Who Is The Typical Long Term Care Insurance Policyholder?

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Jeffrey Johnson is a legal writer with a focus on personal injury. He has worked on personal injury and sovereign immunity litigation in addition to experience in family, estate, and criminal law. He earned a J.D. from the University of Baltimore and has worked in legal offices and non-profits in Maryland, Texas, and North Carolina. He has also earned an MFA in screenwriting from Chapman Univer...

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UPDATED: Apr 6, 2016

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There is certainly a need for long term care insurance in today’s society. As Americans live longer with the advent of new technologies and medications, they are seeking alternatives to the type of long term care that was available in year’s past – and a way to pay for it.

We asked Bob Scott, a partner with the Advocate Law Group to share his thoughts on who he thinks is the typical long term care policyholder and who really needs this kind of insurance. According to Scott, “I think the need for a long term care policy really depends on one’s individual family situation, on one’s own financial situation, one’s health situation and one’s comfort level.”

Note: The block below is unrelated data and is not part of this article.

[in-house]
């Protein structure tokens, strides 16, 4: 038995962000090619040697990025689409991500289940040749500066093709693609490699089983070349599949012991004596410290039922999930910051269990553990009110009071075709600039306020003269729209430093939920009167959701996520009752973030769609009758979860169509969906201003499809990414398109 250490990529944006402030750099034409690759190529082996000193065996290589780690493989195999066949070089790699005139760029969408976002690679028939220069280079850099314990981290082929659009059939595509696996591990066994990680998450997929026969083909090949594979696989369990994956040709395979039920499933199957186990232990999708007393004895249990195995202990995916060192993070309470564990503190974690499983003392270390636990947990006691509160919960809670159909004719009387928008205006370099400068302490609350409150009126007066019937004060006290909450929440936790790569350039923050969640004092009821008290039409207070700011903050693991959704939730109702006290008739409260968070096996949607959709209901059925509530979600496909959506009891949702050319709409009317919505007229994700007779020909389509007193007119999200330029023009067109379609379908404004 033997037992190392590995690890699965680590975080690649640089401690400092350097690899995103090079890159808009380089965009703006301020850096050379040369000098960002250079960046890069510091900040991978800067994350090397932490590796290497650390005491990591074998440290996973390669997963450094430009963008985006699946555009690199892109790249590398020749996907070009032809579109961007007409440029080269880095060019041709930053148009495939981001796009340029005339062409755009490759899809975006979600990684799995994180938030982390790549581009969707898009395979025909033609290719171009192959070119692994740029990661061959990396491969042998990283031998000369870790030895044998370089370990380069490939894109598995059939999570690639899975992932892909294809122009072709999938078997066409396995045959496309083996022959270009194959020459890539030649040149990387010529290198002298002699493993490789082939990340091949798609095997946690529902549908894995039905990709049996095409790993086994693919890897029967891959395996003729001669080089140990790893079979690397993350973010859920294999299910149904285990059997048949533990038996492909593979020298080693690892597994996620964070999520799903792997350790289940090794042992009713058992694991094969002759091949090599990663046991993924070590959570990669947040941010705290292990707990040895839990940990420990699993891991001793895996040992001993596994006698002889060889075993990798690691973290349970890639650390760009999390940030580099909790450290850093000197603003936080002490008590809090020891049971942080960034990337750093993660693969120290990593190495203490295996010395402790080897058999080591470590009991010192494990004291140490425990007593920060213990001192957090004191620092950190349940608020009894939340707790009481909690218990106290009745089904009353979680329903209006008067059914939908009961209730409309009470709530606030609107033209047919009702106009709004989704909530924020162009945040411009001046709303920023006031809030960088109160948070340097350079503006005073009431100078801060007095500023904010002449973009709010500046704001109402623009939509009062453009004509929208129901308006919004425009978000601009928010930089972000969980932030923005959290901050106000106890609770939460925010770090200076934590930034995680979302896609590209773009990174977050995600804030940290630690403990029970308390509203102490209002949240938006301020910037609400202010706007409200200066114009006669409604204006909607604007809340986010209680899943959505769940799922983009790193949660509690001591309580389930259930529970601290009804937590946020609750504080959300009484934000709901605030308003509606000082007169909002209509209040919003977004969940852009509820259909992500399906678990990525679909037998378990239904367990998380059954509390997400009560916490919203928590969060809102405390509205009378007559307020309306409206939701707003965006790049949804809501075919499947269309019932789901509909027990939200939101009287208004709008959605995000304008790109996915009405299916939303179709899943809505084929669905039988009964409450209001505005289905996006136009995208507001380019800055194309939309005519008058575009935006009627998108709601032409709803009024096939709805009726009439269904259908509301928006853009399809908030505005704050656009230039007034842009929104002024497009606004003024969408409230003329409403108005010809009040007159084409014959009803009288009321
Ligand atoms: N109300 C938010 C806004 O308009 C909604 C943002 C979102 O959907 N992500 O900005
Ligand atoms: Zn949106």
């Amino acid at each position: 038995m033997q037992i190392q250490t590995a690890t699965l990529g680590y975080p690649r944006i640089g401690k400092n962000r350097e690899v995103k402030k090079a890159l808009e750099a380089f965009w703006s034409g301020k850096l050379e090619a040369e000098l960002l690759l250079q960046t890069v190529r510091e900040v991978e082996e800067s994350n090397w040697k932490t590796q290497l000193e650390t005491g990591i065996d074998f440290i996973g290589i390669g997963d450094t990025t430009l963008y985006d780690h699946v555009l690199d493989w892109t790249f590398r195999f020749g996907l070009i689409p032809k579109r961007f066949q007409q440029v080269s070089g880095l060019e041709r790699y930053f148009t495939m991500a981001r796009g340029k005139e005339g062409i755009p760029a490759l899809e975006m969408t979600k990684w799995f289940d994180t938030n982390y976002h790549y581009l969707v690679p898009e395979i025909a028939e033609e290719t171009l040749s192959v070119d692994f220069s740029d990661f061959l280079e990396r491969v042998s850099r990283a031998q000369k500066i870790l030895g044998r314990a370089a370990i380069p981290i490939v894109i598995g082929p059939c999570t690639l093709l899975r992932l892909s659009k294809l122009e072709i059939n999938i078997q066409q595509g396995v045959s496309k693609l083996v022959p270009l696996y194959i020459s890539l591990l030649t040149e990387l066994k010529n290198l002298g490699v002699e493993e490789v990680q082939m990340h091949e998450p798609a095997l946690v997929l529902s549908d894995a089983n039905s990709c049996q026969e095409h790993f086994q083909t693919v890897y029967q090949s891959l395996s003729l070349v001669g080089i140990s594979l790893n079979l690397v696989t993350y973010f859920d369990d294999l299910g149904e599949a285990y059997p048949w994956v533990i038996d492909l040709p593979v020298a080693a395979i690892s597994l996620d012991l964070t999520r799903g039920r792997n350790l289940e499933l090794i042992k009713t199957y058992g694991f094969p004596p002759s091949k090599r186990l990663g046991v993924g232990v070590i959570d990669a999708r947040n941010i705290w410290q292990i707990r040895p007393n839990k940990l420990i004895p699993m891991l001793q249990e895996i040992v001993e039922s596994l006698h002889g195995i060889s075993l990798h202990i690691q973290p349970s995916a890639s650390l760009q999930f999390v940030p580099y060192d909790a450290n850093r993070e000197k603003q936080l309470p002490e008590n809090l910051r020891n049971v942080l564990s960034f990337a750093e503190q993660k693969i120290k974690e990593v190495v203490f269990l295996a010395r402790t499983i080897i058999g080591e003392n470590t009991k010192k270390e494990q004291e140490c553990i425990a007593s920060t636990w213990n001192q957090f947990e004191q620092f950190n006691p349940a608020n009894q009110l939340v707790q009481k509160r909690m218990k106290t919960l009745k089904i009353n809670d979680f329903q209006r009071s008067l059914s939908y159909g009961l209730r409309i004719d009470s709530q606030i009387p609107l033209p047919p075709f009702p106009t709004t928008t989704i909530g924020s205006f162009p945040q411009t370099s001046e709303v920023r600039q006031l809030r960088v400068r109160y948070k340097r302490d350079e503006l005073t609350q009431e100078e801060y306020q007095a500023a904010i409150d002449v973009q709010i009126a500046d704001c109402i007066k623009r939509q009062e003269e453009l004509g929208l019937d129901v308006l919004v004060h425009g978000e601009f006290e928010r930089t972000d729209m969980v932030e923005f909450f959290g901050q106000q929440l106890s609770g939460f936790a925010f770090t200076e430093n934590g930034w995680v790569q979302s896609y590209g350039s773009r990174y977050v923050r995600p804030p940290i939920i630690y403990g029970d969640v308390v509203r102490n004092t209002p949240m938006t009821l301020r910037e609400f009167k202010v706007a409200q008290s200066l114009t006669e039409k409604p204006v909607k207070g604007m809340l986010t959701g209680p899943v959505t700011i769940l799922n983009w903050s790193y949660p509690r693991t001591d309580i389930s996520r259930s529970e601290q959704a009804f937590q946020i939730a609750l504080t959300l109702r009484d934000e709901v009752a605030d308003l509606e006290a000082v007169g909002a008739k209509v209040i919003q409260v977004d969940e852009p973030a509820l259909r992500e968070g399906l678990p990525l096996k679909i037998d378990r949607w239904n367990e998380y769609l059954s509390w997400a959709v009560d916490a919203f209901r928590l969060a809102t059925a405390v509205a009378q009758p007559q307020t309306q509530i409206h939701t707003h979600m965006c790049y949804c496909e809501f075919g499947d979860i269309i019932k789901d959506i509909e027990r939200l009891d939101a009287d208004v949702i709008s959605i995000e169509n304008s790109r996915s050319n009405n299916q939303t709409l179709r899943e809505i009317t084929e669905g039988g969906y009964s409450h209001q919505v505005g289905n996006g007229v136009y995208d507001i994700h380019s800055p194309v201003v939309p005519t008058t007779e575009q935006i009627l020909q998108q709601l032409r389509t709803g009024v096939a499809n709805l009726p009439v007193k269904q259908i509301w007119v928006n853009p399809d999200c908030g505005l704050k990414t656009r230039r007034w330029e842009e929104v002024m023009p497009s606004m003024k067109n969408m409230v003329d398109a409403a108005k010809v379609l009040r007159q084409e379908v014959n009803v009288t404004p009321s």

Can you afford it?

Purchasing long term care insurance can be very expensive depending upon your financial situation, your health and you’re the type of policy you get. One question that Scott thinks consumers should ask is, ‘Can you afford it?’ “I’ve seen long term care insurance being purchased by very wealthy people who have a lot of extra money. They say that if they need long term care, they don’t want the cost of it to come out of their estate. They want the cost to be born by the insurance company.

That always strikes me as a rather foolish reason to purchase insurance. If you don’t need it, why are you buying it? If you have significant resources that will continue, should you become unable to fully take care of yourself, is there really any sense to buying long term care insurance?

On the other hand, does it make sense to impoverish yourself today by paying premiums you can’t afford? It will make a real dent in your lifestyle to guard against the possibility that you may have a disability down the road and get some money for it then – assuming the insurance company does pay the policy benefits as it’s promised to do.”

Specific examples

We asked Scott if there were specific individuals that he thinks should or should not purchase long term care insurance. He responded, “Yes. I would recommend it to a person who lives far from his or her family, is financially comfortable and can afford the premium. That would be somebody that makes sense.

In addition, if you have a distant parent who is struggling to make ends meet, you may want to purchase it for them so that the financial burden won’t fall on you and you will essentially trade off the possibility of a significant expense down the road for a small and affordable premium now. Children may want to chip in and buy a long term care policy to both assuage their possible guilt and to pre-fund a parent’s possible need for long term care.”

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